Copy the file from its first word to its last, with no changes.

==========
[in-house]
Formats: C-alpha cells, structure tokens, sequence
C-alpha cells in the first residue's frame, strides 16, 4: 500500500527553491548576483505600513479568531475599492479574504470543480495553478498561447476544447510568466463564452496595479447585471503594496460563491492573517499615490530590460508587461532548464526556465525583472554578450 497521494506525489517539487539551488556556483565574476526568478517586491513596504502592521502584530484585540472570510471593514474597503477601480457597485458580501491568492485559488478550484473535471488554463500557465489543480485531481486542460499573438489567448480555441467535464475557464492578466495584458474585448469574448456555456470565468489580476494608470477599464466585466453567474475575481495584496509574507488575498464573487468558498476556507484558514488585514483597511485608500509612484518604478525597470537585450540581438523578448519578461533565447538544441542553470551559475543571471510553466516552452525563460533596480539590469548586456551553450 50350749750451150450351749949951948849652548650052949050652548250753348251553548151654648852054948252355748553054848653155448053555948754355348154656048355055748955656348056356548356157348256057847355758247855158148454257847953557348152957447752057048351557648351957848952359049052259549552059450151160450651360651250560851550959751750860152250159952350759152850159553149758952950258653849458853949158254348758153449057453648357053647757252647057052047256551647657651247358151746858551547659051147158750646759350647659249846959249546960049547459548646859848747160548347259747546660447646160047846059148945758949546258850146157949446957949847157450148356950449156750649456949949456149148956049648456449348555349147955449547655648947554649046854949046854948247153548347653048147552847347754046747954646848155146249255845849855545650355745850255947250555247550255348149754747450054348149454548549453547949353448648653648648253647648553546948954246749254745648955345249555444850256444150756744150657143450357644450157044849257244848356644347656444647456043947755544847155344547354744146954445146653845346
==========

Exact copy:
[in-house]
Formats: C-alpha cells, structure tokens, sequence
C-alpha cells in the first residue's frame, strides 16, 4: 500500500527553491548576483505600513479568531475599492479574504470543480495553478498561447476544447510568466463564452496595479447585471503594496460563491492573517499615490530590460508587461532548464526556465525583472554578450 497521494506525489517539487539551488556556483565574476526568478517586491513596504502592521502584530484585540472570510471593514474597503477601480457597485458580501491568492485559488478550484473535471488554463500557465489543480485531481486542460499573438489567448480555441467535464475557464492578466495584458474585448469574448456555456470565468489580476494608470477599464466585466453567474475575481495584496509574507488575498464573487468558498476556507484558514488585514483597511485608500509612484518604478525597470537585450540581438523578448519578461533565447538544441542553470551559475543571471510553466516552452525563460533596480539590469548586456551553450 50350749750451150450351749949951948849652548650052949050652548250753348251553548151654648852054948252355748553054848653155448053555948754355348154656048355055748955656348056356548356157348256057847355758247855158148454257847953557348152957447752057048351557648351957848952359049052259549552059450151160450651360651250560851550959751750860152250159952350759152850159553149758952950258653849458853949158254348758153449057453648357053647757252647057052047256551647657651247358151746858551547659051147158750646759350647659249846959249546960049547459548646859848747160548347259747546660447646160047846059148945758949546258850146157949446957949847157450148356950449156750649456949949456149148956049648456449348555349147955449547655648947554649046854949046854948247153548347653048147552847347754046747954646848155146249255845849855545650355745850255947250555247550255348149754747450054348149454548549453547949353448648653648648253647648553546948954246749254745648955345249555444850256444150756744150657143450357644450157044849257244848356644347656444647456043947755544847155344547354744146954445146653845346